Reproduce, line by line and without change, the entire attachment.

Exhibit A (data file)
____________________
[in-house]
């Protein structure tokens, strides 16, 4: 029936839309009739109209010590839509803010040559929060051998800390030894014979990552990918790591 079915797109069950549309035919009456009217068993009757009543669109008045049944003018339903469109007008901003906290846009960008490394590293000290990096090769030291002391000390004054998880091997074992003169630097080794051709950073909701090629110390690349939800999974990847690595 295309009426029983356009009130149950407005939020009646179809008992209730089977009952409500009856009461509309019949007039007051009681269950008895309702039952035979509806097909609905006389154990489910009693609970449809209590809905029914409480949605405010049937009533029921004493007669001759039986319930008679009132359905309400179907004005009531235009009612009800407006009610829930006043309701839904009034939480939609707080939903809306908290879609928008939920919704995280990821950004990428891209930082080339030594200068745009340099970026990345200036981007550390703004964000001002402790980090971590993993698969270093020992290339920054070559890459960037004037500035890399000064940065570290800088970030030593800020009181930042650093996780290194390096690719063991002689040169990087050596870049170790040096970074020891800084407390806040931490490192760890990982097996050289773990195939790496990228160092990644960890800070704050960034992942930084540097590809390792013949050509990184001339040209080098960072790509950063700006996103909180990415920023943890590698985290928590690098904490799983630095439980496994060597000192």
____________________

[in-house]
């Protein structure tokens, strides 16, 4: 029936839309009739109209010590839509803010040559929060051998800390030894014979990552990918790591 079915797109069950549309035919009456009217068993009757009543669109008045049944003018339903469109007008901003906290846009960008490394590293000290990096090769030291002391000390004054998880091997074992003169630097080794051709950073909701090629110390690349939800999974990847690595 295309009426029983356009009130149950407005939020009646179809008992209730089977009952409500009856009461509309019949007039007051009681269950008895309702039952035979509806097909609905006389154990489910009693609970449809209590809905029914409480949605405010049937009533029921004493007669001759039986319930008679009132359905309400179907004005009531235009009612009800407006009610829930006043309701839904009034939480939609707080939903809306908290879609928008939920919704995280990821950004990428891209930082080339030594200068745009340099970026990345200036981007550390703004964000001002402790980090971590993993698969270093020992290339920054070559890459960037004037500035890399000064940065570290800088970030030593800020009181930042650093996780290194390096690719063991002689040169990087050596870049170790040096970074020891800084407390806040931490490192760890990982097996050289773990195939790496990228160092990644960890800070704050960034992942930084540097590809390792013949050509990184001339040209080098960072790509950063700006996103909180990415920023943890590698985290928590690098904490799983630095439980496994060597000192």